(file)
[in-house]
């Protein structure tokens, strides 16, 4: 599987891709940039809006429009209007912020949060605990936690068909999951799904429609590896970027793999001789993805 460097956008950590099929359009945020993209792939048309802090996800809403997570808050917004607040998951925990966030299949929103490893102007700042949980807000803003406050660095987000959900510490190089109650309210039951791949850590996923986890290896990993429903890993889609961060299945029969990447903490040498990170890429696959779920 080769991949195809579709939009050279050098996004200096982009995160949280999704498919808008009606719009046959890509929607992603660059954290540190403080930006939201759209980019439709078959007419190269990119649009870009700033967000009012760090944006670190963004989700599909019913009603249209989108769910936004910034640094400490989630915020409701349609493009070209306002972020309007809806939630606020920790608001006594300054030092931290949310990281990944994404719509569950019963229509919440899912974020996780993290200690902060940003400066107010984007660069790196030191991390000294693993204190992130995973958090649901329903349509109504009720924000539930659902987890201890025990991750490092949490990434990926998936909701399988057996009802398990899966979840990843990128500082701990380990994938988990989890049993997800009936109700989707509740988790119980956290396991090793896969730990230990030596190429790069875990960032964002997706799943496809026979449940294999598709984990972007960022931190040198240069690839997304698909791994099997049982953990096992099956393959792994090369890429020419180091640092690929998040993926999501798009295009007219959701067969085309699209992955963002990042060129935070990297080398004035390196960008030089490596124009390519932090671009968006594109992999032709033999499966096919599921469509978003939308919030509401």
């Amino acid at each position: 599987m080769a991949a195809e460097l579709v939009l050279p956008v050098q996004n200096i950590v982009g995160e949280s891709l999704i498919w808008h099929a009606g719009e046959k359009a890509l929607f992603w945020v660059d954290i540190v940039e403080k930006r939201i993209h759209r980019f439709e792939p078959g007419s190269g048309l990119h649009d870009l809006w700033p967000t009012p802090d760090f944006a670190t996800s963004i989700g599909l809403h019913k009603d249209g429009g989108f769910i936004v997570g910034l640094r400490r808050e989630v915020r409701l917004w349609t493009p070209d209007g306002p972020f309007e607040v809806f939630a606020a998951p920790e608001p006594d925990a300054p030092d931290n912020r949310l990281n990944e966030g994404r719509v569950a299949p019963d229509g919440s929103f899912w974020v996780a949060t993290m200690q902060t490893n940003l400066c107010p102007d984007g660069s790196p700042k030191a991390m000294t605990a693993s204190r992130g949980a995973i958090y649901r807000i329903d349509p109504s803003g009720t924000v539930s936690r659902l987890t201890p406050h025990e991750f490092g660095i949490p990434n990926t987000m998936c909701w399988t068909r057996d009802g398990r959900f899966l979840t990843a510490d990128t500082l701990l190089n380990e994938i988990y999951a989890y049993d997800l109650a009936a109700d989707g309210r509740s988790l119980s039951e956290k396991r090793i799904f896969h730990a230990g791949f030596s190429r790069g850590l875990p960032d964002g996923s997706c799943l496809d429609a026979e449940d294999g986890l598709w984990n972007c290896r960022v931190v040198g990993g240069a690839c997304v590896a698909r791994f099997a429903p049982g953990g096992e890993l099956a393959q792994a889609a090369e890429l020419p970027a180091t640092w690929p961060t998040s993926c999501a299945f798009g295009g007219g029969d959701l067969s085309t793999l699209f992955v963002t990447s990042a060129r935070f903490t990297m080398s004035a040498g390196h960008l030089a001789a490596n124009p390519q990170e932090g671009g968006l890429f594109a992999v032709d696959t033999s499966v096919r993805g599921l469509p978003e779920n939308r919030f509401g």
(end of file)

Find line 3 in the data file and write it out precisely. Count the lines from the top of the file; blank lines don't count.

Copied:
């Amino acid at each position: 599987m080769a991949a195809e460097l579709v939009l050279p956008v050098q996004n200096i950590v982009g995160e949280s891709l999704i498919w808008h099929a009606g719009e046959k359009a890509l929607f992603w945020v660059d954290i540190v940039e403080k930006r939201i993209h759209r980019f439709e792939p078959g007419s190269g048309l990119h649009d870009l809006w700033p967000t009012p802090d760090f944006a670190t996800s963004i989700g599909l809403h019913k009603d249209g429009g989108f769910i936004v997570g910034l640094r400490r808050e989630v915020r409701l917004w349609t493009p070209d209007g306002p972020f309007e607040v809806f939630a606020a998951p920790e608001p006594d925990a300054p030092d931290n912020r949310l990281n990944e966030g994404r719509v569950a299949p019963d229509g919440s929103f899912w974020v996780a949060t993290m200690q902060t490893n940003l400066c107010p102007d984007g660069s790196p700042k030191a991390m000294t605990a693993s204190r992130g949980a995973i958090y649901r807000i329903d349509p109504s803003g009720t924000v539930s936690r659902l987890t201890p406050h025990e991750f490092g660095i949490p990434n990926t987000m998936c909701w399988t068909r057996d009802g398990r959900f899966l979840t990843a510490d990128t500082l701990l190089n380990e994938i988990y999951a989890y049993d997800l109650a009936a109700d989707g309210r509740s988790l119980s039951e956290k396991r090793i799904f896969h730990a230990g791949f030596s190429r790069g850590l875990p960032d964002g996923s997706c799943l496809d429609a026979e449940d294999g986890l598709w984990n972007c290896r960022v931190v040198g990993g240069a690839c997304v590896a698909r791994f099997a429903p049982g953990g096992e890993l099956a393959q792994a889609a090369e890429l020419p970027a180091t640092w690929p961060t998040s993926c999501a299945f798009g295009g007219g029969d959701l067969s085309t793999l699209f992955v963002t990447s990042a060129r935070f903490t990297m080398s004035a040498g390196h960008l030089a001789a490596n124009p390519q990170e932090g671009g968006l890429f594109a992999v032709d696959t033999s499966v096919r993805g599921l469509p978003e779920n939308r919030f509401g």